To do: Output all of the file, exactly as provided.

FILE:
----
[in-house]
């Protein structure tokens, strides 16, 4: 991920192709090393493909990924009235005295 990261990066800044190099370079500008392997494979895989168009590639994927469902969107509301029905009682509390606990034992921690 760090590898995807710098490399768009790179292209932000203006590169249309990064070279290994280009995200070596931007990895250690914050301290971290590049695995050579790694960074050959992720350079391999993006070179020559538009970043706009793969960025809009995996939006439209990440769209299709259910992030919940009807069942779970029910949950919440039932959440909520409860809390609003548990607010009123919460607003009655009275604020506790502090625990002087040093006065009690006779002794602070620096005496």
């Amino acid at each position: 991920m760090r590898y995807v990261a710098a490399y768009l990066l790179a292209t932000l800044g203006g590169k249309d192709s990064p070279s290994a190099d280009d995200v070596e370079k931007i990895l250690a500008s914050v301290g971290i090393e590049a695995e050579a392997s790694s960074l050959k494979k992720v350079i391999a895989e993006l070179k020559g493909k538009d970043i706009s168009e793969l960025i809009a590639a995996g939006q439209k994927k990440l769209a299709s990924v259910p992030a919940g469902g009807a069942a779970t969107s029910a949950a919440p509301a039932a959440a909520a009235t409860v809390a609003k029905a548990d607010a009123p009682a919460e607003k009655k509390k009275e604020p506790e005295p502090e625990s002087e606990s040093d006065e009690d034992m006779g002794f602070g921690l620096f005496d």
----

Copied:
[in-house]
């Protein structure tokens, strides 16, 4: 991920192709090393493909990924009235005295 990261990066800044190099370079500008392997494979895989168009590639994927469902969107509301029905009682509390606990034992921690 760090590898995807710098490399768009790179292209932000203006590169249309990064070279290994280009995200070596931007990895250690914050301290971290590049695995050579790694960074050959992720350079391999993006070179020559538009970043706009793969960025809009995996939006439209990440769209299709259910992030919940009807069942779970029910949950919440039932959440909520409860809390609003548990607010009123919460607003009655009275604020506790502090625990002087040093006065009690006779002794602070620096005496």
């Amino acid at each position: 991920m760090r590898y995807v990261a710098a490399y768009l990066l790179a292209t932000l800044g203006g590169k249309d192709s990064p070279s290994a190099d280009d995200v070596e370079k931007i990895l250690a500008s914050v301290g971290i090393e590049a695995e050579a392997s790694s960074l050959k494979k992720v350079i391999a895989e993006l070179k020559g493909k538009d970043i706009s168009e793969l960025i809009a590639a995996g939006q439209k994927k990440l769209a299709s990924v259910p992030a919940g469902g009807a069942a779970t969107s029910a949950a919440p509301a039932a959440a909520a009235t409860v809390a609003k029905a548990d607010a009123p009682a919460e607003k009655k509390k009275e604020p506790e005295p502090e625990s002087e606990s040093d006065e009690d034992m006779g002794f602070g921690l620096f005496d």